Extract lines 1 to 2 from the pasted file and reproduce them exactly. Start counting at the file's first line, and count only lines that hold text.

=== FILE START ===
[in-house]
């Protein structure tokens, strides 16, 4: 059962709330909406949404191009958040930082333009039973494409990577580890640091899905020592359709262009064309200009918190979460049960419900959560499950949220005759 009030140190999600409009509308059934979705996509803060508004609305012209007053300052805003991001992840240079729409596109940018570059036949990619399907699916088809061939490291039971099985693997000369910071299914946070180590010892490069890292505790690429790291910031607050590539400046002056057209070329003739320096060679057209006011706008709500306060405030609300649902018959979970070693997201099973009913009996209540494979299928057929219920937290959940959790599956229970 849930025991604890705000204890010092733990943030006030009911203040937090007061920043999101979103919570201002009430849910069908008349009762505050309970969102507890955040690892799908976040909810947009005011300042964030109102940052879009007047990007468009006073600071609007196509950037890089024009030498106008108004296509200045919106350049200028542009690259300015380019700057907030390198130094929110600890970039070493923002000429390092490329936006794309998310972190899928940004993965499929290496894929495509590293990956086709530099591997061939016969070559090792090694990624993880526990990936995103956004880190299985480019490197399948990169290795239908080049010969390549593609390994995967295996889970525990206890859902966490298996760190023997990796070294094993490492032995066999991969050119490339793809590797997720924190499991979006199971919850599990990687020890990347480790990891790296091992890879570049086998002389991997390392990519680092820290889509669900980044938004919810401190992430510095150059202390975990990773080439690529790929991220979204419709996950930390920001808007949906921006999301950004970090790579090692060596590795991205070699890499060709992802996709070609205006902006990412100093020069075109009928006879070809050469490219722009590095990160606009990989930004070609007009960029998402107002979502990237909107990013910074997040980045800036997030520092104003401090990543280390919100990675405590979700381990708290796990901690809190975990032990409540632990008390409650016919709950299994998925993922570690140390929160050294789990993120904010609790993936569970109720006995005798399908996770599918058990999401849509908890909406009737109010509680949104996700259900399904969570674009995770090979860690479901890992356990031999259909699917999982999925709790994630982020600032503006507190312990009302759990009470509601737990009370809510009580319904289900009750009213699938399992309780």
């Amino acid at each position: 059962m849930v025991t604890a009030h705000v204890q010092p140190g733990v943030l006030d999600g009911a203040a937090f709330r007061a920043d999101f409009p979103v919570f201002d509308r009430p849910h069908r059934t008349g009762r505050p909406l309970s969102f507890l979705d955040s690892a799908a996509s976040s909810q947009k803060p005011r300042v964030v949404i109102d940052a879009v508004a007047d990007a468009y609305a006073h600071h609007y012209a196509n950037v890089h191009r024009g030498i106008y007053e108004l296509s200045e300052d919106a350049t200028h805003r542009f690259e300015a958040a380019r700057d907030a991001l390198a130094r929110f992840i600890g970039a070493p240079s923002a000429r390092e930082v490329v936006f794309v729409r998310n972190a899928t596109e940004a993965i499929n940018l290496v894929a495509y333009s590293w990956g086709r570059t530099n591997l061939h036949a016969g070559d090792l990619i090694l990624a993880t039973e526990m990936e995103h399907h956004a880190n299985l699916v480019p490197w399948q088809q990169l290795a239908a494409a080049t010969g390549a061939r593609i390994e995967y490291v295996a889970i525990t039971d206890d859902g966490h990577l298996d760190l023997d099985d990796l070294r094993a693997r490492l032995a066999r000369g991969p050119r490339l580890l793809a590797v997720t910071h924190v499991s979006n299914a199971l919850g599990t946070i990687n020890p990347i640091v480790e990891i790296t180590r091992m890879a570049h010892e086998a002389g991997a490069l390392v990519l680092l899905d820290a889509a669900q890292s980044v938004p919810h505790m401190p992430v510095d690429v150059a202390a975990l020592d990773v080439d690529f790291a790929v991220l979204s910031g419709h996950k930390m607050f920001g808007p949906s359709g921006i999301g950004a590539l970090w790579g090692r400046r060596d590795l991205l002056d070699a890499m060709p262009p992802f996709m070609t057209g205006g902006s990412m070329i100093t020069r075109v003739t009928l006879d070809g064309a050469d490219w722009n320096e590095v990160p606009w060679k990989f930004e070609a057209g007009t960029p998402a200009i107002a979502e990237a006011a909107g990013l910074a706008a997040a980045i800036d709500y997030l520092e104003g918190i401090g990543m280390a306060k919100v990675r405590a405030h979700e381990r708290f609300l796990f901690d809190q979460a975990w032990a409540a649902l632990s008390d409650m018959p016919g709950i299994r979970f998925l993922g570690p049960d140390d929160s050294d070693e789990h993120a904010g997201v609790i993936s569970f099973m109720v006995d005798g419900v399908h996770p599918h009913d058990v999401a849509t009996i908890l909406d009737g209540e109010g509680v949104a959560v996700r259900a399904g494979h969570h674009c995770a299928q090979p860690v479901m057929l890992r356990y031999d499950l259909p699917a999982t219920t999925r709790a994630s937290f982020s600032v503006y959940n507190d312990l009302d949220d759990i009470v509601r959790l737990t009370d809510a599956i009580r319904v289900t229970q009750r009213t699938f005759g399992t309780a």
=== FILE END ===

[in-house]
């Protein structure tokens, strides 16, 4: 059962709330909406949404191009958040930082333009039973494409990577580890640091899905020592359709262009064309200009918190979460049960419900959560499950949220005759 009030140190999600409009509308059934979705996509803060508004609305012209007053300052805003991001992840240079729409596109940018570059036949990619399907699916088809061939490291039971099985693997000369910071299914946070180590010892490069890292505790690429790291910031607050590539400046002056057209070329003739320096060679057209006011706008709500306060405030609300649902018959979970070693997201099973009913009996209540494979299928057929219920937290959940959790599956229970 849930025991604890705000204890010092733990943030006030009911203040937090007061920043999101979103919570201002009430849910069908008349009762505050309970969102507890955040690892799908976040909810947009005011300042964030109102940052879009007047990007468009006073600071609007196509950037890089024009030498106008108004296509200045919106350049200028542009690259300015380019700057907030390198130094929110600890970039070493923002000429390092490329936006794309998310972190899928940004993965499929290496894929495509590293990956086709530099591997061939016969070559090792090694990624993880526990990936995103956004880190299985480019490197399948990169290795239908080049010969390549593609390994995967295996889970525990206890859902966490298996760190023997990796070294094993490492032995066999991969050119490339793809590797997720924190499991979006199971919850599990990687020890990347480790990891790296091992890879570049086998002389991997390392990519680092820290889509669900980044938004919810401190992430510095150059202390975990990773080439690529790929991220979204419709996950930390920001808007949906921006999301950004970090790579090692060596590795991205070699890499060709992802996709070609205006902006990412100093020069075109009928006879070809050469490219722009590095990160606009990989930004070609007009960029998402107002979502990237909107990013910074997040980045800036997030520092104003401090990543280390919100990675405590979700381990708290796990901690809190975990032990409540632990008390409650016919709950299994998925993922570690140390929160050294789990993120904010609790993936569970109720006995005798399908996770599918058990999401849509908890909406009737109010509680949104996700259900399904969570674009995770090979860690479901890992356990031999259909699917999982999925709790994630982020600032503006507190312990009302759990009470509601737990009370809510009580319904289900009750009213699938399992309780």